Letters from the Dorm: How easy it is to lose friends in University, and how to handle it

Letters from the Dorm: How easy it is to lose friends in University, and how to handle it

With graduation around the corner, I’ve spent the past few months on a frenzied mission to complete everything on my bucket list and see all of my friends before we have to part ways. Basking in this reflective mood, I’ve come to realise a few things I’ve learned about friendships in the past four years. 

Some of you might have grown up with the same group of friends and know what it’s like to have a lifelong friend, while some of you might have moved around so many times you can barely keep count. Either way, when you enter university, you’re likely to meet a lot of different people – in your classes, in events, and through friends. Y ou’ll realise that circumstances bring people together, just to take them apart later.But you may have a different set of friends every year. The point is, unless you personally make the effort to invest in your friendships, it’s easy to follow the ebb and flow of life and allow your friendships to fade as circumstances change. 

You might be close with your housemates one year because you see them all the time, but the next year when everyone moves out, you might start hanging out with your classmates instead. Then a new semester comes and suddenly your crew changes again. 

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Deep friendships take time, and time isn’t exactly on our side in university. Between schoolwork, adjusting to a new way of life, and preparing our résumés for employment, there isn’t much time to spare. It can thus seem appealing to be friends with whoever’s convenient, and let distance and fate choose who to cut out of your life. for you. 

As someone who’s lived in six different cities, let me tell you that although this may work for a while, eventually it gets tiring. 

You get tired of asking the same introductory questions over and over again. At some point down the road, you’ll yearn to be deeply known, and loved. You’ll run into bad days, and yearn for someone who knows who you really are – someone who can see through the “university” you and the “home” you, and still stick around. 

Letters from the Dorm: university taught me when to let go and give myself a break

This requires commitment, and I truly believe that it’s up to you to take that step. University provides the environment for a “convenience” mindset towards friends, but true long-lasting friendships require intentionality and effort.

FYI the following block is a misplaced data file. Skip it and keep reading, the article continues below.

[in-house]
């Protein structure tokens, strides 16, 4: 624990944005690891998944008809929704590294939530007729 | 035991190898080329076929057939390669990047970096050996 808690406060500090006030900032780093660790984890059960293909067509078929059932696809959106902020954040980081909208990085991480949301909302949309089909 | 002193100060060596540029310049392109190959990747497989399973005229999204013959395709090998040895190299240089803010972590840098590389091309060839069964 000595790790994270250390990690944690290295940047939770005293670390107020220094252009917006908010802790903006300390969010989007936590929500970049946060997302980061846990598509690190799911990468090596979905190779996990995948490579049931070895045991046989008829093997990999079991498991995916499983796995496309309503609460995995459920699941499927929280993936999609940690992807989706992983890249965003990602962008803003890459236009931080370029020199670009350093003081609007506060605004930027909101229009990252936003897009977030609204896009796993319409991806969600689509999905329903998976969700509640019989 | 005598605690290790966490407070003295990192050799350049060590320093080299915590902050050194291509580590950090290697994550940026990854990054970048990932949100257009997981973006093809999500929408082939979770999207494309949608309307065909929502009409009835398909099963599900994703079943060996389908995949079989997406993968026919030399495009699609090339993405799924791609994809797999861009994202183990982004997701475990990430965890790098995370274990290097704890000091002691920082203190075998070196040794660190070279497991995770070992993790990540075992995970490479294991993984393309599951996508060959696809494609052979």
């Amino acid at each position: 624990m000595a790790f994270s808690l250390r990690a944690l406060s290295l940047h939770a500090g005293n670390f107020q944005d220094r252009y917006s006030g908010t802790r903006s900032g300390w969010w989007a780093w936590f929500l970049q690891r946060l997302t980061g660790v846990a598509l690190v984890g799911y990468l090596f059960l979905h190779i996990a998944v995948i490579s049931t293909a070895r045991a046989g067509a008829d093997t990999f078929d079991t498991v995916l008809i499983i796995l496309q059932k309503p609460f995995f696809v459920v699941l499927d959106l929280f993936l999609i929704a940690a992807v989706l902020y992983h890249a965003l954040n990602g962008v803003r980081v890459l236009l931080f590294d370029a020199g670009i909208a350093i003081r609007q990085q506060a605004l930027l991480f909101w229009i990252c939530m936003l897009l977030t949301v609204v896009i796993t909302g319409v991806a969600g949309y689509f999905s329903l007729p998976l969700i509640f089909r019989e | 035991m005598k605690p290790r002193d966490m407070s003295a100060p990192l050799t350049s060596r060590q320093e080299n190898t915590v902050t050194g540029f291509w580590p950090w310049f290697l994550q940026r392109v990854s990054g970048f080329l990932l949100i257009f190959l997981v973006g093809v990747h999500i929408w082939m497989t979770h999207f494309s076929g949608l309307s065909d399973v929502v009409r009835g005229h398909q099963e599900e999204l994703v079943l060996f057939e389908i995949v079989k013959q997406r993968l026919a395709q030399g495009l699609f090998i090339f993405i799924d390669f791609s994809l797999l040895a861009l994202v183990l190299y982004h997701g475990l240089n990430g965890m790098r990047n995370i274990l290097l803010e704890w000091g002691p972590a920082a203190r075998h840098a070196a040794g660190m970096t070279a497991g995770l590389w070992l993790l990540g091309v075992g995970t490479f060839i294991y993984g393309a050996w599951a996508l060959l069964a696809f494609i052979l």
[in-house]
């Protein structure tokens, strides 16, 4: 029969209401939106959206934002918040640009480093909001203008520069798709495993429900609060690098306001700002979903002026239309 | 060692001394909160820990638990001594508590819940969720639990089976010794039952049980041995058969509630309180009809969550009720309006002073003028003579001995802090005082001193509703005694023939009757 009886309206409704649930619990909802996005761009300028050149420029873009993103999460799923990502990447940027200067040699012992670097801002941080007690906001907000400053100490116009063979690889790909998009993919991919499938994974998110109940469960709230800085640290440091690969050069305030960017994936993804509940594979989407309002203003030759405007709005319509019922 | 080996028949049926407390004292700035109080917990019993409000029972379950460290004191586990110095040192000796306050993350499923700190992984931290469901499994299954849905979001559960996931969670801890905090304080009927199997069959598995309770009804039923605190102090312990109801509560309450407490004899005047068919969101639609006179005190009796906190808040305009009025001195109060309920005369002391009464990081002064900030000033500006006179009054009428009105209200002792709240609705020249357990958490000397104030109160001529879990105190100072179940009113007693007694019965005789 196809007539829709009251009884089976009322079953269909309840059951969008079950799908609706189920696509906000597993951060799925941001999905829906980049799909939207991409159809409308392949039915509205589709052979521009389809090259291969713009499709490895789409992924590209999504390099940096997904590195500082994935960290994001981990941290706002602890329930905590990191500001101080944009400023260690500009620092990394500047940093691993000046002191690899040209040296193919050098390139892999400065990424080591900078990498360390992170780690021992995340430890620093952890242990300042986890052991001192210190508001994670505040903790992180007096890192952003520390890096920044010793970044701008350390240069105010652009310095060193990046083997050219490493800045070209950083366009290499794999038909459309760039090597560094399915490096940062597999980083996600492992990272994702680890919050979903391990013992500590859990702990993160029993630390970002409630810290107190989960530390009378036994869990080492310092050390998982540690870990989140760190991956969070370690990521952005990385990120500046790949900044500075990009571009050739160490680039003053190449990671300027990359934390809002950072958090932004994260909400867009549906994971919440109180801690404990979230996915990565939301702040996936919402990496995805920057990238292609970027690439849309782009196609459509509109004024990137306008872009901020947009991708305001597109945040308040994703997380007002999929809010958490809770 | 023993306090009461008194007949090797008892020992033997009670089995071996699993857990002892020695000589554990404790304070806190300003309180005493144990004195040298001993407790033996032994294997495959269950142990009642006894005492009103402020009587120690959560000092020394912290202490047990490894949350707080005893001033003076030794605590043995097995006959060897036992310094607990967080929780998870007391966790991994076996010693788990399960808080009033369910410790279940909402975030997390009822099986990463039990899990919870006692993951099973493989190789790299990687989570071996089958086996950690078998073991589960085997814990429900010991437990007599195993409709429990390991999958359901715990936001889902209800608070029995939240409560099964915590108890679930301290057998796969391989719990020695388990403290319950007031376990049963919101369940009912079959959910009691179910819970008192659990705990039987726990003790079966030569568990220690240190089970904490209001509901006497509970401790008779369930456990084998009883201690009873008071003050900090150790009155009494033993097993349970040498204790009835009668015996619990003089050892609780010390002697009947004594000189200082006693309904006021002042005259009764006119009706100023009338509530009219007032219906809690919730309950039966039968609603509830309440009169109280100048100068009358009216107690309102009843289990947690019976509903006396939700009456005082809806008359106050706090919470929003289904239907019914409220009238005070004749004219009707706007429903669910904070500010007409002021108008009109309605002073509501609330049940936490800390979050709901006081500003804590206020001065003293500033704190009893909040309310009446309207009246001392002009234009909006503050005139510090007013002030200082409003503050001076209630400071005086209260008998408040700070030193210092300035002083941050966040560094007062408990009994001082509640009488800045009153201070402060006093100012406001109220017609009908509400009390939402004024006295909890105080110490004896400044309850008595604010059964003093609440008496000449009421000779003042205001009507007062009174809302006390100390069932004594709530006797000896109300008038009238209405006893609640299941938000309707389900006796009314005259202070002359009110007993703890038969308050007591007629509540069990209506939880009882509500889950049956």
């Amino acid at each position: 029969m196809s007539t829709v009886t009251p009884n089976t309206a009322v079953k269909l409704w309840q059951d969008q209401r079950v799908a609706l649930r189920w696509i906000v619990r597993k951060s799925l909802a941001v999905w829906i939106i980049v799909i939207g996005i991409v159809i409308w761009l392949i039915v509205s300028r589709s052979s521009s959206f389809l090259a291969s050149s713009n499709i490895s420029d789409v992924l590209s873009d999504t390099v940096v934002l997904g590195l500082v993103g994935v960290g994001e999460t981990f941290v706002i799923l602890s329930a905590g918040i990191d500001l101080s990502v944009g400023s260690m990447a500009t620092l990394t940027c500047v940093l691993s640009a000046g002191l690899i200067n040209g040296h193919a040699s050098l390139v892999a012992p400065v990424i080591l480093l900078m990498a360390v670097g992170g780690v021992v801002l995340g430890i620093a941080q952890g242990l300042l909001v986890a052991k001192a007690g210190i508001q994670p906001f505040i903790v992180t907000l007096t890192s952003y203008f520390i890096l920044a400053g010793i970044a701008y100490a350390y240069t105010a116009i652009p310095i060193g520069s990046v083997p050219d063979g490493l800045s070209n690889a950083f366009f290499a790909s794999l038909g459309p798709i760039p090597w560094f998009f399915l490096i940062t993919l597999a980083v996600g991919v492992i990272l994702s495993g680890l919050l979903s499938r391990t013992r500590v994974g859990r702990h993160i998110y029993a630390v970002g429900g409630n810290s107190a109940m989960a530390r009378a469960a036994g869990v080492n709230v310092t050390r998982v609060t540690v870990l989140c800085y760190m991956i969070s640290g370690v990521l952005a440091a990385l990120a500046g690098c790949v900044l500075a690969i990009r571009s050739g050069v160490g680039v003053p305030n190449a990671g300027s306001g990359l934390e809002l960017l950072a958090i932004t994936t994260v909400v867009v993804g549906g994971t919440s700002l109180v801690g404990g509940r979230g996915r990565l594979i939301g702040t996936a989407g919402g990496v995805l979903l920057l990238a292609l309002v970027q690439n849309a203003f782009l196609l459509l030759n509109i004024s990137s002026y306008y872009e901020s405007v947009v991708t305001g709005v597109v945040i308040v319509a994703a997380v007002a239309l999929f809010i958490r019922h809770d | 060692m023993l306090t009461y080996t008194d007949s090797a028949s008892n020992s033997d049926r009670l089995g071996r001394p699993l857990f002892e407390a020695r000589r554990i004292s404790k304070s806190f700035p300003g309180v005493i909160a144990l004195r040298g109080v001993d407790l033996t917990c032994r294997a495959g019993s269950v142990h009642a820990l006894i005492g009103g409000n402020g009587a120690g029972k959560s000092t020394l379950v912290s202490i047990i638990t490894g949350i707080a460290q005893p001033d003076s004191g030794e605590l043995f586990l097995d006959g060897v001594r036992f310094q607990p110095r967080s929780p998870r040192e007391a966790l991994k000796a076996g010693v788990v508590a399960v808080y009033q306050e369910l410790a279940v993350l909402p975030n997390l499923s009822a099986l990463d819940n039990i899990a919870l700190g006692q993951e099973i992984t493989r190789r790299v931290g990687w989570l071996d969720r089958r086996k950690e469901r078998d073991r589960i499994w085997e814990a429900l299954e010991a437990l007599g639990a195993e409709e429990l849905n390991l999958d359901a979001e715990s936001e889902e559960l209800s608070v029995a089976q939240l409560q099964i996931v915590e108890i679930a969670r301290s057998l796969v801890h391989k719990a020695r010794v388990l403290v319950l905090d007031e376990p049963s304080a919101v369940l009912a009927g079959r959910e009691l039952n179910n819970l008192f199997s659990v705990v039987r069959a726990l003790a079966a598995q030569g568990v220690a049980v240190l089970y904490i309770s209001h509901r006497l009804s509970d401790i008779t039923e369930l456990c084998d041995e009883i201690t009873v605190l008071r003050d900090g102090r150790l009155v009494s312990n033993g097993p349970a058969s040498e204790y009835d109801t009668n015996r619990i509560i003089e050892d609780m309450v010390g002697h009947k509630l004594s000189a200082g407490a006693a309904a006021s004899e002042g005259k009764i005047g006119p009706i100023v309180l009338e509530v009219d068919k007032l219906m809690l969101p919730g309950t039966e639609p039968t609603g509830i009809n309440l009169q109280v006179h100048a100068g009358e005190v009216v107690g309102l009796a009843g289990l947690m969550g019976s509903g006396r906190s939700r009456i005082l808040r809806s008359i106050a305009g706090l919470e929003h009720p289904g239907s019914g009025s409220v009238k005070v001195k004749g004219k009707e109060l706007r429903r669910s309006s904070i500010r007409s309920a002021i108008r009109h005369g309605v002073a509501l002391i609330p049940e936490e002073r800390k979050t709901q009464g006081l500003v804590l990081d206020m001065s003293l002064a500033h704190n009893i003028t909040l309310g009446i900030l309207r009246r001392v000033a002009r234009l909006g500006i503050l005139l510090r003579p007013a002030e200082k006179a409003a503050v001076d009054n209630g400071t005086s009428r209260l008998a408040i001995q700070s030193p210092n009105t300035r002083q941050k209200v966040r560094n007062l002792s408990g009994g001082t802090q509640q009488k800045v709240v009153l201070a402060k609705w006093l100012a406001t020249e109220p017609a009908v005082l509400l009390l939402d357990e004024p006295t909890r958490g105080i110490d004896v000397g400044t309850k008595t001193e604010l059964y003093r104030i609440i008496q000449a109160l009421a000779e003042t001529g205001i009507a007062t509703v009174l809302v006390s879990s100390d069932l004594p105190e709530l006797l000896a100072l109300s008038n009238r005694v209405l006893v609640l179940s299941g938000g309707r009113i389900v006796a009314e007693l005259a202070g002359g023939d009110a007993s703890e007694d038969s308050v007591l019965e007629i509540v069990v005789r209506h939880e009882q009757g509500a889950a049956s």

But, alas, life is not black and white. Some people will respond to your efforts in kind, and some won’t. When this happens, you need to be strong enough to know that that’s okay, because some things you just can’t control. People play different roles in your life, and sometimes their role is temporal, no matter how much you try to make it forever. 

Perhaps the most important thing I’ve learned, though, is that conflict is important. It’s bound to arise because nobody’s perfect, and the more you get to know someone, the more likely you are to see their weaknesses. But true friendship is about valuing someone enough that you’re willing to go through the pain of confrontation to help them become better versions of themselves, and it’s about loving them for who they are even if they don’t.

Edited by Charlotte Ames-Ettridge 

This article appeared in the Young Post print edition as
It’s easy to lose friends in University


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1 comment

Piyush kumar


it's just becouse we are forced to by our parents ans society to be whit others then you grow up and realize that social conectios and keeping up social circles cost to you is much more ekonomila to eat your food and drink your tea and use your toiletpaper by your self than let those socialits who are attending your home to use your peoperty, tehy do it to everybody ..... so it has to be who they are thos street brooms village brooms who go home to home telling their stories and eating your food and using your devises asking quetions etc...... they have name kyläluuta, mostly women like in social workers and nurses and nannys are